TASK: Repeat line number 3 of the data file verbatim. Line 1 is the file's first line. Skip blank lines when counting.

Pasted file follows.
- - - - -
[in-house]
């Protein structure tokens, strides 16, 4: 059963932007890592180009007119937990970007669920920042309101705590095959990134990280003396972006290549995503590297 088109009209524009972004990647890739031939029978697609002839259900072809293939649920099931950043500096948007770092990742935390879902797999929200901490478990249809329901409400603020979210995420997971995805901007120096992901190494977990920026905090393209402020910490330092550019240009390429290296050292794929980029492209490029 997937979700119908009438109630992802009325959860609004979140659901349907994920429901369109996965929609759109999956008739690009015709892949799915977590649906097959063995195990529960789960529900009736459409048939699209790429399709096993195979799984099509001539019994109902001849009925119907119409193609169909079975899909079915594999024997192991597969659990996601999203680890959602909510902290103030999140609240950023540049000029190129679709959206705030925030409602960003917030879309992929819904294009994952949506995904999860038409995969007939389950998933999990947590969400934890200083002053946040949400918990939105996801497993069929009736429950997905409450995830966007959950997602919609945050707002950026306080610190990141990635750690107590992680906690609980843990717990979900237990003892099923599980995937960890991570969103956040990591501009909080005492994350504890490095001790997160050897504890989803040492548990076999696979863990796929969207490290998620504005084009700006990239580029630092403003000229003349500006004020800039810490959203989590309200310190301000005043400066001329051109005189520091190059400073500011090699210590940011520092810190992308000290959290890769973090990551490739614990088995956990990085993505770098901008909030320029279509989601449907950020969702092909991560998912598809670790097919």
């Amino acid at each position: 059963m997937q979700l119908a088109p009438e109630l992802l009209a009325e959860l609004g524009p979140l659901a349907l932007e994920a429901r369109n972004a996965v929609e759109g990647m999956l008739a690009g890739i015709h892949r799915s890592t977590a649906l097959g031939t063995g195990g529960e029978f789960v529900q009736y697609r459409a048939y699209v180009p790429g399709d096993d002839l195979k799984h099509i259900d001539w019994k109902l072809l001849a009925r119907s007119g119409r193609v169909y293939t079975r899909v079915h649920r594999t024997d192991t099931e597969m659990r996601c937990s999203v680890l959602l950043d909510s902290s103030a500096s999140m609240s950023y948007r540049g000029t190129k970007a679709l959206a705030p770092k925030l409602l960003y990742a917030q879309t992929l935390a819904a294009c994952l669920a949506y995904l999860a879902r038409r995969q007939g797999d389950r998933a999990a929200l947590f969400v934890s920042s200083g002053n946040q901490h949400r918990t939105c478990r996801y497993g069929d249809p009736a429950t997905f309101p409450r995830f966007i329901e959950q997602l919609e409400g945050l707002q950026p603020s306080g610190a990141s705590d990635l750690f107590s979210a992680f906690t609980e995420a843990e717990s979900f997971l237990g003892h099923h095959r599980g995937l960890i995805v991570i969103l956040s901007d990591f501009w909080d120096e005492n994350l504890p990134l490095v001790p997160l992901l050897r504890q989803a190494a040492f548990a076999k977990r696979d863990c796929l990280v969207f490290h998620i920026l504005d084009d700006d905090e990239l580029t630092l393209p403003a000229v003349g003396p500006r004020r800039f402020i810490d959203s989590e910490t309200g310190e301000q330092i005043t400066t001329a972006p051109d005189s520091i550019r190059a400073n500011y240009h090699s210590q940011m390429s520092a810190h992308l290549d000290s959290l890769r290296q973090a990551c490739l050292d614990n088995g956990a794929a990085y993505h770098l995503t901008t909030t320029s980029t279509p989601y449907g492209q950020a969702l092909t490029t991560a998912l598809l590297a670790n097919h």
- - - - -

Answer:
């Amino acid at each position: 059963m997937q979700l119908a088109p009438e109630l992802l009209a009325e959860l609004g524009p979140l659901a349907l932007e994920a429901r369109n972004a996965v929609e759109g990647m999956l008739a690009g890739i015709h892949r799915s890592t977590a649906l097959g031939t063995g195990g529960e029978f789960v529900q009736y697609r459409a048939y699209v180009p790429g399709d096993d002839l195979k799984h099509i259900d001539w019994k109902l072809l001849a009925r119907s007119g119409r193609v169909y293939t079975r899909v079915h649920r594999t024997d192991t099931e597969m659990r996601c937990s999203v680890l959602l950043d909510s902290s103030a500096s999140m609240s950023y948007r540049g000029t190129k970007a679709l959206a705030p770092k925030l409602l960003y990742a917030q879309t992929l935390a819904a294009c994952l669920a949506y995904l999860a879902r038409r995969q007939g797999d389950r998933a999990a929200l947590f969400v934890s920042s200083g002053n946040q901490h949400r918990t939105c478990r996801y497993g069929d249809p009736a429950t997905f309101p409450r995830f966007i329901e959950q997602l919609e409400g945050l707002q950026p603020s306080g610190a990141s705590d990635l750690f107590s979210a992680f906690t609980e995420a843990e717990s979900f997971l237990g003892h099923h095959r599980g995937l960890i995805v991570i969103l956040s901007d990591f501009w909080d120096e005492n994350l504890p990134l490095v001790p997160l992901l050897r504890q989803a190494a040492f548990a076999k977990r696979d863990c796929l990280v969207f490290h998620i920026l504005d084009d700006d905090e990239l580029t630092l393209p403003a000229v003349g003396p500006r004020r800039f402020i810490d959203s989590e910490t309200g310190e301000q330092i005043t400066t001329a972006p051109d005189s520091i550019r190059a400073n500011y240009h090699s210590q940011m390429s520092a810190h992308l290549d000290s959290l890769r290296q973090a990551c490739l050292d614990n088995g956990a794929a990085y993505h770098l995503t901008t909030t320029s980029t279509p989601y449907g492209q950020a969702l092909t490029t991560a998912l598809l590297a670790n097919h």